The present age wants a new dictionary most damnably."
PLAY OF JOHN BULL. ADMINISTRATION.-A partition treaty, among
ten or twelve noblemen or gentlemen, of different political principles, to share all the great offices of the state, and to support each other in the possession of them under all circumstances.
Allies.--Nations who unite in the prosecution of a war in which each has separate, if not opposite, interests.
Cornbined Forces. An army composed of two distinct classes--1. The combatants-2. The spectators.
Subsidy.-Three or more millions paid to any continental prince on the eve of his ruin.
A splendid and immortal victory.-A temporary repulse given to the enemy, with immense slaughter upon both sides.
A retreat.-Taking a new position.
A defent.--A slight check, cannon, camp equipage, and wounded, not taken-only left behind.
Parliamentary Reform.-A most desirable thing imperiously calling for discussion ; dangerous, however, to be discussed in time of war, and inexpedient to be discussed in time of peace; therefore, not to be discussed ai all.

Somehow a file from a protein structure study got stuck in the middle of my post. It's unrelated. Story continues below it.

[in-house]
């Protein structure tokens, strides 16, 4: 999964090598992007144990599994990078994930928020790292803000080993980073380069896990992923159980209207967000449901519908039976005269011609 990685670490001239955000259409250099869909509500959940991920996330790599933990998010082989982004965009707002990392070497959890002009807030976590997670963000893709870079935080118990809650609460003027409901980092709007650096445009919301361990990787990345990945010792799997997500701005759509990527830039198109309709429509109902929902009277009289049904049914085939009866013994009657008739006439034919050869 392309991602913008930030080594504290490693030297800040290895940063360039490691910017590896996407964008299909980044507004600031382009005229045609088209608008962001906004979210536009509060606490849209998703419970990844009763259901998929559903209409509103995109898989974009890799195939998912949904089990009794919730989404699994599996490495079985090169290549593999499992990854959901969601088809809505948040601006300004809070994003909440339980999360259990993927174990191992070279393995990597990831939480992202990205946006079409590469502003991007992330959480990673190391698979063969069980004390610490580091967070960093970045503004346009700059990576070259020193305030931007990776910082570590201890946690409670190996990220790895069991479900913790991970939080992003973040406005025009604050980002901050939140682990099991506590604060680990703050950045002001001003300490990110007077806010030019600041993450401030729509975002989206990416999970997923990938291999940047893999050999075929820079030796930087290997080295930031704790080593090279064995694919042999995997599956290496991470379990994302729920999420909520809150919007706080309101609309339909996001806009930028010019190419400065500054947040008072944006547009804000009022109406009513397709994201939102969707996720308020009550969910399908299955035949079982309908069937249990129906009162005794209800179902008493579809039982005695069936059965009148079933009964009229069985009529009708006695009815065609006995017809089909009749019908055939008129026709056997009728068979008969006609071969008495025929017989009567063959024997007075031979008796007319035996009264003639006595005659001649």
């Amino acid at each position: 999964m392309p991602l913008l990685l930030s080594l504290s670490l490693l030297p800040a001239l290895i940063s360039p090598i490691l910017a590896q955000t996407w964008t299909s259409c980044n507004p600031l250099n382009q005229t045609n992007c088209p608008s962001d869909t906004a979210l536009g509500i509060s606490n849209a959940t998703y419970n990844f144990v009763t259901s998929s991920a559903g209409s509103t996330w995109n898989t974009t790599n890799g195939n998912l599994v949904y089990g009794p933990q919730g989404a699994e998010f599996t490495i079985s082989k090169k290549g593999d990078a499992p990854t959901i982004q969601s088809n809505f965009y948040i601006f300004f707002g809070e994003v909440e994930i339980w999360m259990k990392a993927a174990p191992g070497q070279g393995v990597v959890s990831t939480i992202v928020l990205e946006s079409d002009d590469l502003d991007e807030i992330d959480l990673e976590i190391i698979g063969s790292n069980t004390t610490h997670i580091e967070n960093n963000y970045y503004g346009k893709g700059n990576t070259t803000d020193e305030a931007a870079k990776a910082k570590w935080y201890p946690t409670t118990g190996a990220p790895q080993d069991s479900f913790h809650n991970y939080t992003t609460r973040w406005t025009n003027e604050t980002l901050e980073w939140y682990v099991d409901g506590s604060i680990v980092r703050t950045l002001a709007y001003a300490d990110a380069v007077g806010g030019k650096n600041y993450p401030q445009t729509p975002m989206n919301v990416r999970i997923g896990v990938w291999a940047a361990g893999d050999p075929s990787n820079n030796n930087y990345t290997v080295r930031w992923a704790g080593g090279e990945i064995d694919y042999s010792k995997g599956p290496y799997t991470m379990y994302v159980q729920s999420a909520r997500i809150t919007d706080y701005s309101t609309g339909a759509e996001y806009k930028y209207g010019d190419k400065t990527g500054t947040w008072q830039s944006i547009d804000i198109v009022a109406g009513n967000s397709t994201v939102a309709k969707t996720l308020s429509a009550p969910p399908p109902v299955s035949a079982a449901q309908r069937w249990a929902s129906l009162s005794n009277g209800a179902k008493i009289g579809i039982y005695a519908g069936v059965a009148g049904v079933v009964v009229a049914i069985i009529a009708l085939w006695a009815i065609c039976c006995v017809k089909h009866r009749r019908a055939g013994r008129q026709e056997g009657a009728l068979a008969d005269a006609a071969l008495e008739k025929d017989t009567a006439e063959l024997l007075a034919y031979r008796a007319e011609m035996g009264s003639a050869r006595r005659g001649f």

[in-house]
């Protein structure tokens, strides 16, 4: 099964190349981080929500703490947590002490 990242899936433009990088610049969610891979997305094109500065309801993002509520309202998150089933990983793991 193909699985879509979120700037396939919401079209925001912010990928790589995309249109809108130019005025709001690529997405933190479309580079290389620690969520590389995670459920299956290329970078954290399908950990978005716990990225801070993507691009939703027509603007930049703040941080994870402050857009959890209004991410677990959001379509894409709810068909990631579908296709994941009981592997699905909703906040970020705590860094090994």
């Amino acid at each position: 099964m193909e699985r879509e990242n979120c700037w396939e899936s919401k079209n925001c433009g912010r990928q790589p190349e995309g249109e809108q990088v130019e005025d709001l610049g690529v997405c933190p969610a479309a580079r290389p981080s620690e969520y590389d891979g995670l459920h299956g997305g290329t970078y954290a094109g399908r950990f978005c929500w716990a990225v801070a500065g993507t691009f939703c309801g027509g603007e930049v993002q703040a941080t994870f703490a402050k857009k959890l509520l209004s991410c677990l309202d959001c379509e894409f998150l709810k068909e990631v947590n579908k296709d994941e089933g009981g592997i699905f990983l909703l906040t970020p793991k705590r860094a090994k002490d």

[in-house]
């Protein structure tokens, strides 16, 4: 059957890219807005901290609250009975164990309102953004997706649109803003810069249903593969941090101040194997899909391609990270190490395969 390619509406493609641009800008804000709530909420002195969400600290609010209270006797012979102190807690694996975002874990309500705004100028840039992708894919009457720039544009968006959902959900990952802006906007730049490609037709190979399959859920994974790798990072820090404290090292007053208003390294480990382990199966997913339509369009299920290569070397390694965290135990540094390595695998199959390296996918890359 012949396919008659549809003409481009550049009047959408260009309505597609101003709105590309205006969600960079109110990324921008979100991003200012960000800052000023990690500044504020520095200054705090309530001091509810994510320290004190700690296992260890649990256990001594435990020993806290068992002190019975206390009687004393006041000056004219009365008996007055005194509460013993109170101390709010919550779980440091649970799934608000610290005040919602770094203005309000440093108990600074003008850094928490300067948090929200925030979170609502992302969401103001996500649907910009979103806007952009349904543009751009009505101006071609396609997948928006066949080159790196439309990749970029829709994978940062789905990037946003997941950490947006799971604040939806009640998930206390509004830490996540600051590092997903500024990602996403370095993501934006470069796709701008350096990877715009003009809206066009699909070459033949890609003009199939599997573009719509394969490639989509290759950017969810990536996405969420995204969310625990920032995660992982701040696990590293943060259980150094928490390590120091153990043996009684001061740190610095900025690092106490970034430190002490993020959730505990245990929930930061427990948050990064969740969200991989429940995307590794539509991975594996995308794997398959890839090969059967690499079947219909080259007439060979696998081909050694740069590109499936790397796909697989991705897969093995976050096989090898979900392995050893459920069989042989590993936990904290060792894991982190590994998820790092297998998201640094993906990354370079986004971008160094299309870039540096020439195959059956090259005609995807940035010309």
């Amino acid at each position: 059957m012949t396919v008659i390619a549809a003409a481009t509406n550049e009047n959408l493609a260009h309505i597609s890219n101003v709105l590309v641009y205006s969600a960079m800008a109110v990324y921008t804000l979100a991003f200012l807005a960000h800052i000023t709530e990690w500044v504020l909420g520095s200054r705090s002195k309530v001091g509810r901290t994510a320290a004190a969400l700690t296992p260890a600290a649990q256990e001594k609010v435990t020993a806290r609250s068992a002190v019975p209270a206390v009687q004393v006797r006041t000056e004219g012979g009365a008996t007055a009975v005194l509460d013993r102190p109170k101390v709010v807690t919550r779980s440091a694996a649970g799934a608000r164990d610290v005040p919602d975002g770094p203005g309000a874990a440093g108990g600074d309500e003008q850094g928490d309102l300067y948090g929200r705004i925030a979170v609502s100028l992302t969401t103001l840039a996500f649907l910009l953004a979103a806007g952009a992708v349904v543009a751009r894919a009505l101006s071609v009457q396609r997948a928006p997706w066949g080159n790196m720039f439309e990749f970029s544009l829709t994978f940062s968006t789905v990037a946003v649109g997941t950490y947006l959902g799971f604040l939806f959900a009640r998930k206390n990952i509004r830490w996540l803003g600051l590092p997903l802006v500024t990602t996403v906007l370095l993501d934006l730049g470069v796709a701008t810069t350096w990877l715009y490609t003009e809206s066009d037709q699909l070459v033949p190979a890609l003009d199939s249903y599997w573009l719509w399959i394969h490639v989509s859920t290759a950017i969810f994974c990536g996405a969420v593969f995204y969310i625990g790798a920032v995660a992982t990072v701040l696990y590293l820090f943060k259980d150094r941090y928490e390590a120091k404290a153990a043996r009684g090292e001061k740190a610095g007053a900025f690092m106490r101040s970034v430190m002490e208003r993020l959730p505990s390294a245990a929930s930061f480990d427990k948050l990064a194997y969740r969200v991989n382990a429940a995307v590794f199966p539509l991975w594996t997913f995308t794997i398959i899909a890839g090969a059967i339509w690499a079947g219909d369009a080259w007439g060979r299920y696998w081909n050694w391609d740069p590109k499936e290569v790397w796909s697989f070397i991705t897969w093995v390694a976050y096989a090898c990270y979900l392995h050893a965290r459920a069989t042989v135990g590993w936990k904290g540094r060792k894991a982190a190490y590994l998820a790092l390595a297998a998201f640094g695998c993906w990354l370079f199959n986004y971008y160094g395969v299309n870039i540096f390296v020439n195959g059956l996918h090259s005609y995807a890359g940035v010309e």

Jacobin.-Any person who opposes His Majesty's present Ministers.
Church' and state.---The Rev. Spencer Perceval, Doctor Duigenan, and the bench of Bishops.
Liberty of the press.--Liberty of praising Ministers and libelling their opponents.-Vide Gibbs's Reporis, vol. i. King v. Harte and White.
Existing circumstances --Any public disaster that happened ten or twenty years ago, kept alive as a pre
THE CONTRAST. tence for a change of opinion, id est, giving up principles without giving up place. Delicate investigation.-A very indelicate inquiry. Corruption. --Influence.
Energy.--Sending a large army to a distant country, and leaving them to starve upon their own energies.
Decision.-Sending Lord Chatham peremptory or Scrs to wait for further orders.
Dispatch. Equipping an expedition all the time it might be of use, and then, when that time bas expired, å telegraph order for the baggage to hold themselves in readiness the moment the wind shifts.
Eloquence.Prose epigrams without point, and Latin quotations without application,
Fundamental feature. -A pretty nonsense alliteration to come in (when speaking in the House), if nothing else will N. B. Most earnestly recommended by Lord Castlereagb.
Keen satire... The philippics of the Morning Post against its contemporaries.
Sunt quibus in satyris nimis acer.HOR. An independent writer. Ex. gr. Mr. Wharton, who, independent of granımar or common sense, wrote down the Edinburgh Review.
A disinterested servant of the public.--Ex. gr. George Rose.
A tried servant of the public. E. G. Lord Melville
[From the British Press, Sept. 6)
In C-nn-ng we must seek in vain :
97 yir'?h3 70 17,1 big And